There are ~ 600,000 clinically treated burn wounds in the United States each year. The recovery from these burn wounds involves prolonged healing that can take up to a year or more before there is complete tissue regeneration. In many cases, the burn victim is left with disfiguring scars. Improving early stages of wound healing has been a major focus for wound healing therapeutics. Wound healing occurs in three distinct stages: an initial inflammatory phase (Phase 1); a proliferative phase (Phase 2); and a long tissue remodeling phase (Phase 3) that restores the skin to the pre-wound state. Most innovation has continued to promote only Phase 1, either with new materials (synthetic and biological) that better clean and protect the wounded tissue, or by modulating the immune response. These approaches are important for coaxing a wound to enter Phase 2, but do little to accelerate the longer proliferative processes of tissue regeneration and remodeling1. Thus, to improve patient outcomes there is a need for a safe and effective therapy that expedites both early stages of wound healing (Phases 1 and 2) and results in a more efficiently closed and effectively matured wound (Phase 3). Fidgetin-like 2 (FL2) is a recently discovered regulator of the microtubule cytoskeleton that severs and depolymerizes microtubules. Down-regulation of FL2 expression enhanced microtubule function to promote cell motility in vitro and improved healing both clinically and histologically in murine animal models2. MicroCures aims to develop a topical nanoparticle siRNA treatment to this novel target (FL2-NP-si; SiFi2) to directly enhance the wound-closure and dermal maturation function of fibroblasts and keratinocytes thereby offering the potential to accelerate wound healing AND improve tissue repair. Thus, wound healing can occur more rapidly, with high fidelity, resulting in reduction in endured pain, lower risk of infection, shorter hospital stays, and decreased scarring. During Phase I, 17% enhancement in burn wound re-epithelialization; 30% wound size reduction; significant improvements in collagen deposition and maturation at the wound site; and increased re-innervation and vascularization were observed in a pig burn model following treatment with SiFi2. This Phase II proposal will initiate steps towards an IND filing, including developing the chemistry, manufacturing, and controls necessary for producing GMP SiFi2. This will be accomplished over three specific aims: (1) initiate a GMP start-up program; (2) evaluate potential toxicity issues in vitro; and (3) directly compare the CMO-produced SiFi2 with material used in Phase I in an in vivo efficacy study.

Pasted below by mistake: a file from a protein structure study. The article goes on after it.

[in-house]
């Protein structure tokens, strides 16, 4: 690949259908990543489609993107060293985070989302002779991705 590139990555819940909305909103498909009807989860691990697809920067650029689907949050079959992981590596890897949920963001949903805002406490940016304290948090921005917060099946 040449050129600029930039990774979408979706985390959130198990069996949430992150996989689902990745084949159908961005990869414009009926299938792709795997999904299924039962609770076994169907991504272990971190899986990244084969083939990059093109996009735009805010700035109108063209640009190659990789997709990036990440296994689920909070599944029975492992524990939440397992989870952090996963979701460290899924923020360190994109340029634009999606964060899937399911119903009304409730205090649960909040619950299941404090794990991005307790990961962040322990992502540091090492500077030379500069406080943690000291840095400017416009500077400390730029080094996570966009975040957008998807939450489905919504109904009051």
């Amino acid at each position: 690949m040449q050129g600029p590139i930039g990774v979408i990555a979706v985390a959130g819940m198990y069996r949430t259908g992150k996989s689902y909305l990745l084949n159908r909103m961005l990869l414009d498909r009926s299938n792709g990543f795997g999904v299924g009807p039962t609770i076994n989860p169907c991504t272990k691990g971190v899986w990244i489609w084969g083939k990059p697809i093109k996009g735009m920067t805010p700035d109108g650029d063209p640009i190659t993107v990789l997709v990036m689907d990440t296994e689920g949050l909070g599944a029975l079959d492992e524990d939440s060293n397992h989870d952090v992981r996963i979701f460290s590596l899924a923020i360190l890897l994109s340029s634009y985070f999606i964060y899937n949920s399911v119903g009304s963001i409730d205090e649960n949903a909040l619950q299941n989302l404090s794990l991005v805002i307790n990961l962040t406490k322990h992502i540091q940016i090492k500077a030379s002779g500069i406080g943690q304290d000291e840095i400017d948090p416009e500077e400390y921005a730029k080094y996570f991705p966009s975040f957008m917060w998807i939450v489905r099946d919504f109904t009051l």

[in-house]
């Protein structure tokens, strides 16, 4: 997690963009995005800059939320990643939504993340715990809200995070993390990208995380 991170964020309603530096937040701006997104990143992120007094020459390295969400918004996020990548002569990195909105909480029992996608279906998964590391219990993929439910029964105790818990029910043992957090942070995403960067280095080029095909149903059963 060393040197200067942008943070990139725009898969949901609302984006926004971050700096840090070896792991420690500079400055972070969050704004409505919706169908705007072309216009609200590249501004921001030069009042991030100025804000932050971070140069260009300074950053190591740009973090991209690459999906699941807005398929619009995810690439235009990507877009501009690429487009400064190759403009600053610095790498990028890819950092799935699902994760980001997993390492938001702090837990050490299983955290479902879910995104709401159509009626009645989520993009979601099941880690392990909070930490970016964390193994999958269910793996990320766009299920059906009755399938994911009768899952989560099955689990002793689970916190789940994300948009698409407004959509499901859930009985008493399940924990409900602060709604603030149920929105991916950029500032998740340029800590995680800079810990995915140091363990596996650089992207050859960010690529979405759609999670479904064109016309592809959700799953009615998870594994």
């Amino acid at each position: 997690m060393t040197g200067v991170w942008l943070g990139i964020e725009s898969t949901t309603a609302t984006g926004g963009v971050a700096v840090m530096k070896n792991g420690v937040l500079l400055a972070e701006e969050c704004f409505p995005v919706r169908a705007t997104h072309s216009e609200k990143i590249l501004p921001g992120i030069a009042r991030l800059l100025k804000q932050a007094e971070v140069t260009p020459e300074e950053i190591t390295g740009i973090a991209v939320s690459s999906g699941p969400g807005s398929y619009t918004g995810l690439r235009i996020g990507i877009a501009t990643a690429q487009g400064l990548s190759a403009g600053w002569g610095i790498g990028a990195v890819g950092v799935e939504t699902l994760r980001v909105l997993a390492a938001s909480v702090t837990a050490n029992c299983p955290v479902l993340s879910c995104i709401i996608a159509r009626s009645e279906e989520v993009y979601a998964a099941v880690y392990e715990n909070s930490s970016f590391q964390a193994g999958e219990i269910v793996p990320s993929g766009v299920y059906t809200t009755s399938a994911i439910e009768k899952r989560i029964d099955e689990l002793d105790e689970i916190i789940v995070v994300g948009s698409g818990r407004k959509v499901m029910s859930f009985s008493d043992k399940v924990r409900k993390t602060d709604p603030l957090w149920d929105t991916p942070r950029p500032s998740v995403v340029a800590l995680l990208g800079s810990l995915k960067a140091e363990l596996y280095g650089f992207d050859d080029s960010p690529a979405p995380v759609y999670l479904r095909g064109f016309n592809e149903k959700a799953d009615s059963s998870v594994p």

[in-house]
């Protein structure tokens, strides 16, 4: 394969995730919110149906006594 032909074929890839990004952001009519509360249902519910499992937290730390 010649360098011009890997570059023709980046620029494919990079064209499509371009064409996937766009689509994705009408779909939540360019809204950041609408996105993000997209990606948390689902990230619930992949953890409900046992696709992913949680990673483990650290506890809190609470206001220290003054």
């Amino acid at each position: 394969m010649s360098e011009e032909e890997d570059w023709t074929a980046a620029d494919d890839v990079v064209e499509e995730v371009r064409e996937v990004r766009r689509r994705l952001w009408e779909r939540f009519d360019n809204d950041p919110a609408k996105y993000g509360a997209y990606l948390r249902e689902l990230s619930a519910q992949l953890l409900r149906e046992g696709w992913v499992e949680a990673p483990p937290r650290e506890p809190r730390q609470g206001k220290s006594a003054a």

|Effective start/end date||9/11/19 → 8/31/21|
- National Institute of Arthritis and Musculoskeletal and Skin Diseases: $823,988.00
- National Institute of Arthritis and Musculoskeletal and Skin Diseases: $667,026.00
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